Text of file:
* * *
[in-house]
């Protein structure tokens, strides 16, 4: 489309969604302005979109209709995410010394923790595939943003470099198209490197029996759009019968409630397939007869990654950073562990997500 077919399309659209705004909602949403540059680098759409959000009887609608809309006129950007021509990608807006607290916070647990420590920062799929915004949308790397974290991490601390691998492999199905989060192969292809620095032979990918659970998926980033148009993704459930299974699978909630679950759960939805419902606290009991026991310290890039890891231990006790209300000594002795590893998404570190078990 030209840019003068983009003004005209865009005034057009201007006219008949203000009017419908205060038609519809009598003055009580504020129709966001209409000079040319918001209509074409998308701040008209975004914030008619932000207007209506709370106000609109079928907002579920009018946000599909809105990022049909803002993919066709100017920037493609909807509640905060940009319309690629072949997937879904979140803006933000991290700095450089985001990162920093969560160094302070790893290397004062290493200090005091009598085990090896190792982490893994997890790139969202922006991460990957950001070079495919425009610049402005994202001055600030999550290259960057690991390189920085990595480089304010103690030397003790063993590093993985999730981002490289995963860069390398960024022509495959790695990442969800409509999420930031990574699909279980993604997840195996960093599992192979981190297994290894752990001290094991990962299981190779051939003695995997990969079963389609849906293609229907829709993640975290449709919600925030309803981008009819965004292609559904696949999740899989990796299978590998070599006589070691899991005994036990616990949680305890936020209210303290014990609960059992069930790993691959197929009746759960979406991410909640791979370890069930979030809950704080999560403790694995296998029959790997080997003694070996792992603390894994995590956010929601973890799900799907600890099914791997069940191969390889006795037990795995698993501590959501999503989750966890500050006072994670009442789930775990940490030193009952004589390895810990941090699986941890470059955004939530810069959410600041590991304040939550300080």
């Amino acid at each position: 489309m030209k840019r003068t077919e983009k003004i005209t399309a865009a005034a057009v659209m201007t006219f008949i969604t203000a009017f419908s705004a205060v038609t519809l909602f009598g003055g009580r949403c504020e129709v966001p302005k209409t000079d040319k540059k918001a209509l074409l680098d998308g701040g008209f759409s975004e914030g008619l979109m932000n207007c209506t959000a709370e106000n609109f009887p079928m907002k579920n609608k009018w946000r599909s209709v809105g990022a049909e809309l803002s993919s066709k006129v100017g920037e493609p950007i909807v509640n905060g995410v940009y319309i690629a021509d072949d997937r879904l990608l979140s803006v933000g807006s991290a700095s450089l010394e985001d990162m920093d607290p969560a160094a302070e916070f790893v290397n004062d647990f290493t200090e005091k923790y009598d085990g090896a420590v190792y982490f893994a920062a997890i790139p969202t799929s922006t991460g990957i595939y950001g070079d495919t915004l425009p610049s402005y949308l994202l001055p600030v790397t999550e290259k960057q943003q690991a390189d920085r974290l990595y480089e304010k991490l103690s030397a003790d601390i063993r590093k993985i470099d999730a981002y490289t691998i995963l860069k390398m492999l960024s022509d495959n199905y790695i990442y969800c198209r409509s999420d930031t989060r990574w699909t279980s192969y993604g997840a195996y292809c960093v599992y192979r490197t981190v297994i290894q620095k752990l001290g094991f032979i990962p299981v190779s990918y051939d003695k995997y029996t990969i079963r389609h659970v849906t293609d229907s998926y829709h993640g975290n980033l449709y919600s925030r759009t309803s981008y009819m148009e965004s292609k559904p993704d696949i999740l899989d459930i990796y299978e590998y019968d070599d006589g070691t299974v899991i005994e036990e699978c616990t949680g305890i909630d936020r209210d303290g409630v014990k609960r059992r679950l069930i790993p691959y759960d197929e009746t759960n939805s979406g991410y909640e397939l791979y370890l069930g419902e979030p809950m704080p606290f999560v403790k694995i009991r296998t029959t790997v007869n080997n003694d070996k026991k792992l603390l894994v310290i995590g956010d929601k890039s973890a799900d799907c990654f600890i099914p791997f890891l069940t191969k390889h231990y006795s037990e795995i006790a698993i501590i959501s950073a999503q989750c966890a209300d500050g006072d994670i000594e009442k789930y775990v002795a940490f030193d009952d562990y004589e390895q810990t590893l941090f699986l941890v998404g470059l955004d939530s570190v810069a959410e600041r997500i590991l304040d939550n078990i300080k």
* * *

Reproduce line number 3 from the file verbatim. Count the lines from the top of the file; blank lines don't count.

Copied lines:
């Amino acid at each position: 489309m030209k840019r003068t077919e983009k003004i005209t399309a865009a005034a057009v659209m201007t006219f008949i969604t203000a009017f419908s705004a205060v038609t519809l909602f009598g003055g009580r949403c504020e129709v966001p302005k209409t000079d040319k540059k918001a209509l074409l680098d998308g701040g008209f759409s975004e914030g008619l979109m932000n207007c209506t959000a709370e106000n609109f009887p079928m907002k579920n609608k009018w946000r599909s209709v809105g990022a049909e809309l803002s993919s066709k006129v100017g920037e493609p950007i909807v509640n905060g995410v940009y319309i690629a021509d072949d997937r879904l990608l979140s803006v933000g807006s991290a700095s450089l010394e985001d990162m920093d607290p969560a160094a302070e916070f790893v290397n004062d647990f290493t200090e005091k923790y009598d085990g090896a420590v190792y982490f893994a920062a997890i790139p969202t799929s922006t991460g990957i595939y950001g070079d495919t915004l425009p610049s402005y949308l994202l001055p600030v790397t999550e290259k960057q943003q690991a390189d920085r974290l990595y480089e304010k991490l103690s030397a003790d601390i063993r590093k993985i470099d999730a981002y490289t691998i995963l860069k390398m492999l960024s022509d495959n199905y790695i990442y969800c198209r409509s999420d930031t989060r990574w699909t279980s192969y993604g997840a195996y292809c960093v599992y192979r490197t981190v297994i290894q620095k752990l001290g094991f032979i990962p299981v190779s990918y051939d003695k995997y029996t990969i079963r389609h659970v849906t293609d229907s998926y829709h993640g975290n980033l449709y919600s925030r759009t309803s981008y009819m148009e965004s292609k559904p993704d696949i999740l899989d459930i990796y299978e590998y019968d070599d006589g070691t299974v899991i005994e036990e699978c616990t949680g305890i909630d936020r209210d303290g409630v014990k609960r059992r679950l069930i790993p691959y759960d197929e009746t759960n939805s979406g991410y909640e397939l791979y370890l069930g419902e979030p809950m704080p606290f999560v403790k694995i009991r296998t029959t790997v007869n080997n003694d070996k026991k792992l603390l894994v310290i995590g956010d929601k890039s973890a799900d799907c990654f600890i099914p791997f890891l069940t191969k390889h231990y006795s037990e795995i006790a698993i501590i959501s950073a999503q989750c966890a209300d500050g006072d994670i000594e009442k789930y775990v002795a940490f030193d009952d562990y004589e390895q810990t590893l941090f699986l941890v998404g470059l955004d939530s570190v810069a959410e600041r997500i590991l304040d939550n078990i300080k």